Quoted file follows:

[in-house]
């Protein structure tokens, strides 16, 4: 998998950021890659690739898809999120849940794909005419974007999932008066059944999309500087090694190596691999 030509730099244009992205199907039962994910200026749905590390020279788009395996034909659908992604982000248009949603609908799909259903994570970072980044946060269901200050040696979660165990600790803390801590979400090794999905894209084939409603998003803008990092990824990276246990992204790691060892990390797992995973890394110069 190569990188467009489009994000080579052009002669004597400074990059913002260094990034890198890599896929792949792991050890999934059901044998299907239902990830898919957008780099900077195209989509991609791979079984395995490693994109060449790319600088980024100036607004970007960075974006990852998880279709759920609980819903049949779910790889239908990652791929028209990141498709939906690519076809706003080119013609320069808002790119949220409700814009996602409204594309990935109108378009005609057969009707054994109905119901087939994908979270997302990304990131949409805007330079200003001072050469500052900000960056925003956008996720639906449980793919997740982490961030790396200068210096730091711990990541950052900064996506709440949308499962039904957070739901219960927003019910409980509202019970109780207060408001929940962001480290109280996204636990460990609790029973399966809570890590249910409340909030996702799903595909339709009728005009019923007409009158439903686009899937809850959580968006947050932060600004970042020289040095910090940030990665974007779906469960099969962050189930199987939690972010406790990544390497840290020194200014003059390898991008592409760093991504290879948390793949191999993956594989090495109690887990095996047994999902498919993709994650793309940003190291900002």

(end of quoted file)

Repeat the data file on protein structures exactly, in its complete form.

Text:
[in-house]
């Protein structure tokens, strides 16, 4: 998998950021890659690739898809999120849940794909005419974007999932008066059944999309500087090694190596691999 030509730099244009992205199907039962994910200026749905590390020279788009395996034909659908992604982000248009949603609908799909259903994570970072980044946060269901200050040696979660165990600790803390801590979400090794999905894209084939409603998003803008990092990824990276246990992204790691060892990390797992995973890394110069 190569990188467009489009994000080579052009002669004597400074990059913002260094990034890198890599896929792949792991050890999934059901044998299907239902990830898919957008780099900077195209989509991609791979079984395995490693994109060449790319600088980024100036607004970007960075974006990852998880279709759920609980819903049949779910790889239908990652791929028209990141498709939906690519076809706003080119013609320069808002790119949220409700814009996602409204594309990935109108378009005609057969009707054994109905119901087939994908979270997302990304990131949409805007330079200003001072050469500052900000960056925003956008996720639906449980793919997740982490961030790396200068210096730091711990990541950052900064996506709440949308499962039904957070739901219960927003019910409980509202019970109780207060408001929940962001480290109280996204636990460990609790029973399966809570890590249910409340909030996702799903595909339709009728005009019923007409009158439903686009899937809850959580968006947050932060600004970042020289040095910090940030990665974007779906469960099969962050189930199987939690972010406790990544390497840290020194200014003059390898991008592409760093991504290879948390793949191999993956594989090495109690887990095996047994999902498919993709994650793309940003190291900002």